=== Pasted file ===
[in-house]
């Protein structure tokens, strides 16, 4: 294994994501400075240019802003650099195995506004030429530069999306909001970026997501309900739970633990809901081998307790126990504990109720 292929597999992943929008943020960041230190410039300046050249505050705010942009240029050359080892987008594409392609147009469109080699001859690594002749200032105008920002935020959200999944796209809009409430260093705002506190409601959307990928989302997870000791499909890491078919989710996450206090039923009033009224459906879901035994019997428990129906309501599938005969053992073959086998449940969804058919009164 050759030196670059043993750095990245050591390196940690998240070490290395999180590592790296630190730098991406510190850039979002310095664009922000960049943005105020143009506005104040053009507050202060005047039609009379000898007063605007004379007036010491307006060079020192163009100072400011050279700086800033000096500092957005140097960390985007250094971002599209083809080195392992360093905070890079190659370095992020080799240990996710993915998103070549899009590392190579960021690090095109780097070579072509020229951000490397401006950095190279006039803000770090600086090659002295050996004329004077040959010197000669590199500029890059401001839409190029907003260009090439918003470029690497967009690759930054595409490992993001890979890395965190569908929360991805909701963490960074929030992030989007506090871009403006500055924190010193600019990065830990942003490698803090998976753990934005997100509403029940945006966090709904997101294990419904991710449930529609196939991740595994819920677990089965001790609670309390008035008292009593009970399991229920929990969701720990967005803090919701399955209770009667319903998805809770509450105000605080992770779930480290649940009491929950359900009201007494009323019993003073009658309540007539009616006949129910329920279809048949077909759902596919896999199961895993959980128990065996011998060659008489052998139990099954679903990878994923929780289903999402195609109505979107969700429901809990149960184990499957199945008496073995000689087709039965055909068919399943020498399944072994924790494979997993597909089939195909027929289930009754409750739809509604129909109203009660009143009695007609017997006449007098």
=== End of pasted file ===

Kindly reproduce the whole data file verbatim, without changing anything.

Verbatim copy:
[in-house]
């Protein structure tokens, strides 16, 4: 294994994501400075240019802003650099195995506004030429530069999306909001970026997501309900739970633990809901081998307790126990504990109720 292929597999992943929008943020960041230190410039300046050249505050705010942009240029050359080892987008594409392609147009469109080699001859690594002749200032105008920002935020959200999944796209809009409430260093705002506190409601959307990928989302997870000791499909890491078919989710996450206090039923009033009224459906879901035994019997428990129906309501599938005969053992073959086998449940969804058919009164 050759030196670059043993750095990245050591390196940690998240070490290395999180590592790296630190730098991406510190850039979002310095664009922000960049943005105020143009506005104040053009507050202060005047039609009379000898007063605007004379007036010491307006060079020192163009100072400011050279700086800033000096500092957005140097960390985007250094971002599209083809080195392992360093905070890079190659370095992020080799240990996710993915998103070549899009590392190579960021690090095109780097070579072509020229951000490397401006950095190279006039803000770090600086090659002295050996004329004077040959010197000669590199500029890059401001839409190029907003260009090439918003470029690497967009690759930054595409490992993001890979890395965190569908929360991805909701963490960074929030992030989007506090871009403006500055924190010193600019990065830990942003490698803090998976753990934005997100509403029940945006966090709904997101294990419904991710449930529609196939991740595994819920677990089965001790609670309390008035008292009593009970399991229920929990969701720990967005803090919701399955209770009667319903998805809770509450105000605080992770779930480290649940009491929950359900009201007494009323019993003073009658309540007539009616006949129910329920279809048949077909759902596919896999199961895993959980128990065996011998060659008489052998139990099954679903990878994923929780289903999402195609109505979107969700429901809990149960184990499957199945008496073995000689087709039965055909068919399943020498399944072994924790494979997993597909089939195909027929289930009754409750739809509604129909109203009660009143009695007609017997006449007098």